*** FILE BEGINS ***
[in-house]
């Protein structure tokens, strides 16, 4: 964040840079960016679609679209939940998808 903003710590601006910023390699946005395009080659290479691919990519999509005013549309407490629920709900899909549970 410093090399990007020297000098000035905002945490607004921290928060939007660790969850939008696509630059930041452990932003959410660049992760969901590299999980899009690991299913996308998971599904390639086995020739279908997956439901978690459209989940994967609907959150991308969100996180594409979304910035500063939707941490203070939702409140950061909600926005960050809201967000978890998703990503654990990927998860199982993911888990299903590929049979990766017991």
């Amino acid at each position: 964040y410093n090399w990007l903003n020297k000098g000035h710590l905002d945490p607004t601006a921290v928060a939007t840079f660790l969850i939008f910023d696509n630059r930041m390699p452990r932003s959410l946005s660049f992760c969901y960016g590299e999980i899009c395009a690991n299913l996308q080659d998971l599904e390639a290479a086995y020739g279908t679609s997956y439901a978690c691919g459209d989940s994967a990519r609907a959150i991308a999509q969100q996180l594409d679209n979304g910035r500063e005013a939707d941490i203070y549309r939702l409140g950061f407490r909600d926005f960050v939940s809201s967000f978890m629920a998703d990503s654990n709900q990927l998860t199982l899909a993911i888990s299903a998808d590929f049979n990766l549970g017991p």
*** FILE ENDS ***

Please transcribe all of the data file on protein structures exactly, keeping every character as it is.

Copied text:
[in-house]
């Protein structure tokens, strides 16, 4: 964040840079960016679609679209939940998808 903003710590601006910023390699946005395009080659290479691919990519999509005013549309407490629920709900899909549970 410093090399990007020297000098000035905002945490607004921290928060939007660790969850939008696509630059930041452990932003959410660049992760969901590299999980899009690991299913996308998971599904390639086995020739279908997956439901978690459209989940994967609907959150991308969100996180594409979304910035500063939707941490203070939702409140950061909600926005960050809201967000978890998703990503654990990927998860199982993911888990299903590929049979990766017991």
């Amino acid at each position: 964040y410093n090399w990007l903003n020297k000098g000035h710590l905002d945490p607004t601006a921290v928060a939007t840079f660790l969850i939008f910023d696509n630059r930041m390699p452990r932003s959410l946005s660049f992760c969901y960016g590299e999980i899009c395009a690991n299913l996308q080659d998971l599904e390639a290479a086995y020739g279908t679609s997956y439901a978690c691919g459209d989940s994967a990519r609907a959150i991308a999509q969100q996180l594409d679209n979304g910035r500063e005013a939707d941490i203070y549309r939702l409140g950061f407490r909600d926005f960050v939940s809201s967000f978890m629920a998703d990503s654990n709900q990927l998860t199982l899909a993911i888990s299903a998808d590929f049979n990766l549970g017991p």